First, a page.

Organic Law 3/2018, of December 5, on Data Protection and Guarantee of Digital Rights (LOPD) has not only adapted the national legal system to the General Data Protection Regulations (RGPD), but has also introduced clarifications that They will help responsible and treatment managers to carry out treatment operations with greater legal security.

This is the case of the processing of personal data made in the framework of due diligence processes , since the new LOPD provides, finally and expressly, the legality of these treatments.

The exchange of personal information that occurs between participating entities prior to the completion of a corporate transaction or company purchase is evident. Thus, so that the purchaser, absorber or assignee of a branch of activity -under whatever title- has a good knowledge of the entity that is willing to buy, absorb, or receive by virtue of the corresponding transmission, access to Personal data relating to workers, customers and suppliers can be presented as a determining factor for the successful completion of the operation.

The already repealed Regulation of development of the also repealed LOPD of the year 1999 established a legal fiction applicable for operations of structural modification or transmissions of business or branch of activity according to which, once formalized the corporate operation, it was allowed to continue with the treatment originally performed by the previous person in charge, being that the communication of data in favor of the new responsible person resulting from the operation was not considered as a transfer of data. Therefore, it was not necessary to have the consent of the interested parties, but it was enough to inform them about the succession in the condition of the person responsible for their data.

Now, what happened in practice when, for example, the absorbing entity in a merger claimed to have access to personal data of the absorbed entity before the execution of the operation? In my opinion, this situation generated problems, especially when this treatment was necessary for the effective completion of the operation, since it was not clear whether the new data had access to data before concluding the operation.

This led to the issuance of several reports by the Spanish Agency for Data Protection (AEPD) in which it declared the viability of prior access to personal data (see report number 518/2009, where in the framework of a merger initiated and not concluded, the access of the absorbing entity to data of the absorbed entity is allowed to allow the integration of the information systems of both entities, in the same sense, see the report number 194/2017 that analyzes the preliminary draft of the current LOPD).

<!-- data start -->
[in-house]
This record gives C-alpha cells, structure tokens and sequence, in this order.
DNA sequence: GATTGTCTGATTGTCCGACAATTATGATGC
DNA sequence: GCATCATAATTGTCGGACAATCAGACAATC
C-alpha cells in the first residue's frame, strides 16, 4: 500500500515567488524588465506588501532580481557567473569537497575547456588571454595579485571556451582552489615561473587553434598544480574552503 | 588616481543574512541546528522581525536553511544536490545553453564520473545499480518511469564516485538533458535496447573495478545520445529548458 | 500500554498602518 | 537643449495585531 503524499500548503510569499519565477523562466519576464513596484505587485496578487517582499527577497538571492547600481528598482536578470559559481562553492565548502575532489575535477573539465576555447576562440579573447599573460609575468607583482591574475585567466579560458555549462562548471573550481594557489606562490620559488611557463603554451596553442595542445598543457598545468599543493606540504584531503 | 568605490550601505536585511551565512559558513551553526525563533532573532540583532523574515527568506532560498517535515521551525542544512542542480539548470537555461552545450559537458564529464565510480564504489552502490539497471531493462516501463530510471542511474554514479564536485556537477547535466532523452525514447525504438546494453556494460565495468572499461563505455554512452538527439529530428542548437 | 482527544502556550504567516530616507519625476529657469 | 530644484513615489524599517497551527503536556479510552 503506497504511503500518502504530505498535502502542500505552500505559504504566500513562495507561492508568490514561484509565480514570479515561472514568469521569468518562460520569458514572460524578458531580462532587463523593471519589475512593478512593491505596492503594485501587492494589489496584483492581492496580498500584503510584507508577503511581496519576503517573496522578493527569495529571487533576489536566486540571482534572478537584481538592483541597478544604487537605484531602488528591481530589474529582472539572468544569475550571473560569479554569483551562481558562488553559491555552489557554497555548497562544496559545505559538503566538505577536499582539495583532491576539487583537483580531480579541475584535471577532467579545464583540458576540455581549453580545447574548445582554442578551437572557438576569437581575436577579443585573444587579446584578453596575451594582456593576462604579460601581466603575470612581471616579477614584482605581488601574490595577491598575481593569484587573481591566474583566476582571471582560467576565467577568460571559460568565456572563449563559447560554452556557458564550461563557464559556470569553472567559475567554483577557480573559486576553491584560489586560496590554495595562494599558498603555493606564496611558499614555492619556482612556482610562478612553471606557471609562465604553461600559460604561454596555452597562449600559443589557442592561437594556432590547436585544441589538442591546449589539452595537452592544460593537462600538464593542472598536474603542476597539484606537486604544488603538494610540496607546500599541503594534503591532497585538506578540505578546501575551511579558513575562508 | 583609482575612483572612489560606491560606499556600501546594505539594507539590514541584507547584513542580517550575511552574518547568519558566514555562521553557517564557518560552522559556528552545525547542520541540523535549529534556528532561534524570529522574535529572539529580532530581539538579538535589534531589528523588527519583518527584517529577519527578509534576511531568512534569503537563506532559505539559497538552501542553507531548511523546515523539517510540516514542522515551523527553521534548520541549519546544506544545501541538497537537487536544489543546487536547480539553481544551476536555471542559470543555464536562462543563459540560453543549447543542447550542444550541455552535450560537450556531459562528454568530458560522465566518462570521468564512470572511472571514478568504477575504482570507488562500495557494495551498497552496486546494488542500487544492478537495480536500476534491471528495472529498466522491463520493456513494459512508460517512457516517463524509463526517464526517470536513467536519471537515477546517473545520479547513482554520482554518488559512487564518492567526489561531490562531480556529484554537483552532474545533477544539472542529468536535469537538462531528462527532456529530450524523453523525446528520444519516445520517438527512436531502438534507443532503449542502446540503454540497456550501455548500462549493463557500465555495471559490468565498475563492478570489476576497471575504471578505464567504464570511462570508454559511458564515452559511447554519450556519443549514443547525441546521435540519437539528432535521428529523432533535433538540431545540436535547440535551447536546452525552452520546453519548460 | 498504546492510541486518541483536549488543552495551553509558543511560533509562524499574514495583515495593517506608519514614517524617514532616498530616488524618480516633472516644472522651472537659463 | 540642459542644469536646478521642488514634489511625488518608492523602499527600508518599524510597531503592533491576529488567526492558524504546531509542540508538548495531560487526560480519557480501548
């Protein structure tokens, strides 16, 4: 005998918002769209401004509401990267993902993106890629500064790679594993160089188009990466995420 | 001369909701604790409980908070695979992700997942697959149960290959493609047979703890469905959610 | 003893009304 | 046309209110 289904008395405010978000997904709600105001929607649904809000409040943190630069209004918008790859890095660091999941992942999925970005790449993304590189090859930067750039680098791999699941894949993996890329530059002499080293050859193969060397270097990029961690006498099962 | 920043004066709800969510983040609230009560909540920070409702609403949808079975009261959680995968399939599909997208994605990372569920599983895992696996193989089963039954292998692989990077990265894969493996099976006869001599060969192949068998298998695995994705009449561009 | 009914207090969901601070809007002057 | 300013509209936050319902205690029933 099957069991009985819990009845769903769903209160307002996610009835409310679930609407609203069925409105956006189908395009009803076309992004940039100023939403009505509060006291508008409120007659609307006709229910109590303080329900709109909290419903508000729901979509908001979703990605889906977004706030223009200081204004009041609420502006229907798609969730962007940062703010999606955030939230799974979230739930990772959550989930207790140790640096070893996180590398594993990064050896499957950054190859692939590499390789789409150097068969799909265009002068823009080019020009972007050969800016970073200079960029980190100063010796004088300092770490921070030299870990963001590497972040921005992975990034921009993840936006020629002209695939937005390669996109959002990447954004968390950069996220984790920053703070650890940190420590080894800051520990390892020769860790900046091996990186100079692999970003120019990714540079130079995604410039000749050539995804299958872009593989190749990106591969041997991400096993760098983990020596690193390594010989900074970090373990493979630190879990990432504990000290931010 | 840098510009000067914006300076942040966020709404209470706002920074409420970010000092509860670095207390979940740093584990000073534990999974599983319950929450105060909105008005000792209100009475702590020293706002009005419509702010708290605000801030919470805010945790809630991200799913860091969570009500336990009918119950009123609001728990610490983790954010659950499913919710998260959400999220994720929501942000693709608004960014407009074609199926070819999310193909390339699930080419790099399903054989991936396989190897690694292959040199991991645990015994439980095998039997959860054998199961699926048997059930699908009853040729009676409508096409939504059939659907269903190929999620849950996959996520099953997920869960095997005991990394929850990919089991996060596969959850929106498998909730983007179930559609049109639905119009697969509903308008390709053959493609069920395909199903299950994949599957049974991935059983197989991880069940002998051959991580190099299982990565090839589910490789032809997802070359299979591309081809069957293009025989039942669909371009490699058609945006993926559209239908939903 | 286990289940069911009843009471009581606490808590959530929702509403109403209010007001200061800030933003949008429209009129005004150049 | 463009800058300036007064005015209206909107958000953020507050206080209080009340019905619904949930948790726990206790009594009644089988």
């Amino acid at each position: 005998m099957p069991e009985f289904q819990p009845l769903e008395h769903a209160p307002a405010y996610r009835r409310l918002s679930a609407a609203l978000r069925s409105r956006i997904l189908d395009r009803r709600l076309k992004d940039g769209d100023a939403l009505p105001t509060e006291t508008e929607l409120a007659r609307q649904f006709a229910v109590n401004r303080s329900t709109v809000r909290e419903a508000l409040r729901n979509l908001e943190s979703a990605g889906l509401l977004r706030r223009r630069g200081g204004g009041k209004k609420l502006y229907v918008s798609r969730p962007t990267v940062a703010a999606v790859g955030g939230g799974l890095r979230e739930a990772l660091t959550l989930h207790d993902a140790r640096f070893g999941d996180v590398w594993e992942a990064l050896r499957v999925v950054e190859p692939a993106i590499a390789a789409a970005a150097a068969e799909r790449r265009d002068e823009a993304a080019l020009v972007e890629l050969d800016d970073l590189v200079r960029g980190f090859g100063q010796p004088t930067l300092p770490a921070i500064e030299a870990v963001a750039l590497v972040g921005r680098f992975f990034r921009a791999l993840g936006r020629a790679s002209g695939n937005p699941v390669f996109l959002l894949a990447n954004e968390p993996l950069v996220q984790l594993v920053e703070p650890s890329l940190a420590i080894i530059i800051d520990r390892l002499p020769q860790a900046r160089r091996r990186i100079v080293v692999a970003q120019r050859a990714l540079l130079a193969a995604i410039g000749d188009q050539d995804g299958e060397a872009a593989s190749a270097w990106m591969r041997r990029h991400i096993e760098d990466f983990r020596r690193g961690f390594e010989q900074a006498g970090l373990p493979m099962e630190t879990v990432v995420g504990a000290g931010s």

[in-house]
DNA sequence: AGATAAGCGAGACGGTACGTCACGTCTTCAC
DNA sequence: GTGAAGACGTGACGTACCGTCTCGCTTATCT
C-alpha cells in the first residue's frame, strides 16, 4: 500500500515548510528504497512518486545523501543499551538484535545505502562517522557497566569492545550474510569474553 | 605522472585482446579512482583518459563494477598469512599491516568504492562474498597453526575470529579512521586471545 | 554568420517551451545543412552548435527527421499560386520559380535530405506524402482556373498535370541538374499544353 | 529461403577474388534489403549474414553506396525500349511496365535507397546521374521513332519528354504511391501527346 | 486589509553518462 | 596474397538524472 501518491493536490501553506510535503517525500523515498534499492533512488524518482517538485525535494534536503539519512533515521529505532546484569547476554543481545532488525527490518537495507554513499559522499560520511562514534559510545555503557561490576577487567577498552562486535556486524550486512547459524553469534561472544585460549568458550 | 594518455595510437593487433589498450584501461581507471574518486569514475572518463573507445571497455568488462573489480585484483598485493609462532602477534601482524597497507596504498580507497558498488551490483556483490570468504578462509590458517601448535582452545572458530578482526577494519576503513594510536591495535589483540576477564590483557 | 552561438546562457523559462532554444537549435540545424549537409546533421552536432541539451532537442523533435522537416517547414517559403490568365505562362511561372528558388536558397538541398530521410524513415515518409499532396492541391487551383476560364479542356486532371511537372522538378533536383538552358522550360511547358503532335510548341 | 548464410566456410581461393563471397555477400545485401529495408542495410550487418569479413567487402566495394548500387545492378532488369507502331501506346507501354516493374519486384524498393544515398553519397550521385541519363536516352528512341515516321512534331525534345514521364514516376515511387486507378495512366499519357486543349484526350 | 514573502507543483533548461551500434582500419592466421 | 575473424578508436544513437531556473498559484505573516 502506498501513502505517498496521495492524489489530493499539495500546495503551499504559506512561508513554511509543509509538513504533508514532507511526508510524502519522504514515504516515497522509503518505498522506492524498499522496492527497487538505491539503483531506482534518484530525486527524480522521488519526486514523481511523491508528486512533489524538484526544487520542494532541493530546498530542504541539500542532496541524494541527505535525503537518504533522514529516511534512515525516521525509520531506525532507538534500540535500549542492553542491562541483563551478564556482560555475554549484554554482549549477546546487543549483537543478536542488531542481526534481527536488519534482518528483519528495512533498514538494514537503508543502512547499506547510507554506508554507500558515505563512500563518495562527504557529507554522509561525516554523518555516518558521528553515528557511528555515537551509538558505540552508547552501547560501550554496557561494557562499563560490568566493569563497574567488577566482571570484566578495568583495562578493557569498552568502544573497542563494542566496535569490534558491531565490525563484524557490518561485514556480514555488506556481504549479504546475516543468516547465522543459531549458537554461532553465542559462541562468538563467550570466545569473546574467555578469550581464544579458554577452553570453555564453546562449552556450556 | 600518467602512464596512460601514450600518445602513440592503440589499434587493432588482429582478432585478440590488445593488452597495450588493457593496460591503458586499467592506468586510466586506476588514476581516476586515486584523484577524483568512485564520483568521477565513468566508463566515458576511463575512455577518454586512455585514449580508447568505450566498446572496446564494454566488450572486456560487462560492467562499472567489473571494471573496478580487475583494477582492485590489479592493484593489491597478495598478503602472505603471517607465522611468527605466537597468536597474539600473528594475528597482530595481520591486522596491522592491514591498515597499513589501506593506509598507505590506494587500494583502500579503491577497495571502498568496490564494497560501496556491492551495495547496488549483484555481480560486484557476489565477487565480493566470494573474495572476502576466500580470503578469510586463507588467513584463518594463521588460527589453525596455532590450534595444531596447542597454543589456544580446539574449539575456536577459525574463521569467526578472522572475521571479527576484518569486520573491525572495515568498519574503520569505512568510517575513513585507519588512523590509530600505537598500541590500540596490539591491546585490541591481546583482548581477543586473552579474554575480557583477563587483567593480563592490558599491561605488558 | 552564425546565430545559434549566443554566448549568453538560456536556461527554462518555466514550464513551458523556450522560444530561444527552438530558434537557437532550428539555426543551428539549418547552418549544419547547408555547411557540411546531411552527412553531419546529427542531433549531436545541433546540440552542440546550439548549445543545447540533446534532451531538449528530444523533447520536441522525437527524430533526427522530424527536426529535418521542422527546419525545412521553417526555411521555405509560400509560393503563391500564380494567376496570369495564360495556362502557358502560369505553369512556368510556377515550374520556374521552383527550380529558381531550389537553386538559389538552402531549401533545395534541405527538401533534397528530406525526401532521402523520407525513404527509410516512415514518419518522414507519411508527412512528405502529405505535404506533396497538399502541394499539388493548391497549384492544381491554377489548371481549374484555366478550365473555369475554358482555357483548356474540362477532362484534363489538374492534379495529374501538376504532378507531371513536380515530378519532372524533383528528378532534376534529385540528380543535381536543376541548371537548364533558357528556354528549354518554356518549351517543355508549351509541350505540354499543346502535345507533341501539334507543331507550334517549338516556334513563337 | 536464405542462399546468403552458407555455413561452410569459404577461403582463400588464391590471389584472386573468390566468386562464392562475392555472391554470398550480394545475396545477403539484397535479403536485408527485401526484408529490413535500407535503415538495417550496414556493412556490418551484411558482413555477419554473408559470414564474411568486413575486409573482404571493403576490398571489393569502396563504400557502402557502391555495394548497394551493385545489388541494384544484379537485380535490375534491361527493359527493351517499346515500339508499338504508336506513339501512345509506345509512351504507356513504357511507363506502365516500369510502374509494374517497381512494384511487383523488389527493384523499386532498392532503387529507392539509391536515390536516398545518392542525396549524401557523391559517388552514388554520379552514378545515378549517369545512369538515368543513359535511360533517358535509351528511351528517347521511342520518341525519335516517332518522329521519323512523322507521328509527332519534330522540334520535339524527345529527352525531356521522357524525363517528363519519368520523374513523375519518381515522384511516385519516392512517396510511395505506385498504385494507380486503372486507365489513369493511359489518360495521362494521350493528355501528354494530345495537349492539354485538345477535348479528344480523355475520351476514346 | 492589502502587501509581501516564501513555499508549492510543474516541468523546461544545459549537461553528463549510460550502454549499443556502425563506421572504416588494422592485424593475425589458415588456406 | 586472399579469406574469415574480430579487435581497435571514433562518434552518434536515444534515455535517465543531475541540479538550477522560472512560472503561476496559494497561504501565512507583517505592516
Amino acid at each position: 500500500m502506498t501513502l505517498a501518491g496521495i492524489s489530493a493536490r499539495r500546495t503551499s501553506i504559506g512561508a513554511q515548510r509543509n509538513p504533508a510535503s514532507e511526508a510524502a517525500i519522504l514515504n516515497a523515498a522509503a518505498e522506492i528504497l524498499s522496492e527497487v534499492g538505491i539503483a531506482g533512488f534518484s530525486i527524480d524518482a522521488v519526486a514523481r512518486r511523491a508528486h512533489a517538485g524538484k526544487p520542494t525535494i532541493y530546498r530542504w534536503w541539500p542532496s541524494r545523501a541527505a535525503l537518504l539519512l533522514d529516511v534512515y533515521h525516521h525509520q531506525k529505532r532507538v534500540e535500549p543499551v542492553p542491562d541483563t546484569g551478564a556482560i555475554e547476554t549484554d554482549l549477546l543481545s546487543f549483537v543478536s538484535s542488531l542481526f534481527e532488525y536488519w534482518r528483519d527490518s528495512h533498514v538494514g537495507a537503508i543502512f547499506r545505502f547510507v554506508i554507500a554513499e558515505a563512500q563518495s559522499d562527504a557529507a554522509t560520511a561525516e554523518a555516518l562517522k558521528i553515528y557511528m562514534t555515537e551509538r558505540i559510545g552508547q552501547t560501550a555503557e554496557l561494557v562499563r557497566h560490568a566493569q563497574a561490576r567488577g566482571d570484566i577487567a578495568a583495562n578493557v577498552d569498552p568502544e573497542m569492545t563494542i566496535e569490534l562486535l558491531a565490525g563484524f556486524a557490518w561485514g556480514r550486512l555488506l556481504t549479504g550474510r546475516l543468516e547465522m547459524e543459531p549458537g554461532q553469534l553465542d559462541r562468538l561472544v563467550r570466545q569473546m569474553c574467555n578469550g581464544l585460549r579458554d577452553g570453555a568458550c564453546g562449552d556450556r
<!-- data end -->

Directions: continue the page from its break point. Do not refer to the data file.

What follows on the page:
In the new LOPD, the national legislator wanted to echo these pronouncements of the AEPD. In fact, article 21.1 presumes the lawful processing of data derived from any operation of structural modification or the contribution or transmission of business or branch of business activity, including prior communication.

Certainly, and based on the cause of legality of the legitimate interest, data communications are allowed before the achievement of the operation, because the legislator understands that they are necessary for the successful completion of the operation and can even guarantee the continuity of the operations. services that could be provided to the interested parties. Therefore, we can affirm that the access to data in the framework of the due diligence that entails the transmission of data from the ceding company to the cessionary company can be understood to be covered by this new precept.

However, it must be taken into account that until the operation is concluded, it will not be possible for the data assignee to use it for any purpose other than the correct achievement of the data, which will only be possible at the time of its conclusion.

On the other hand, nothing says the law regarding the obligation to inform interested parties about the communication of data made in the framework of these processes, which, in my opinion, remains equally applicable. Now, if it is considered that the fulfillment of the duty to inform can seriously affect the achievement of the objectives of the previous data communication, then said duty would not be mandatory.

Lastly, article 21.2 of the new LOPD obliges the assignee of the data to delete them in case the operation does not reach a successful conclusion. And this is totally logical to be yes, given that access to data would have been limited to the stated purpose (the successful completion of the operation), without the possibility that the participating entities can keep personal information of others.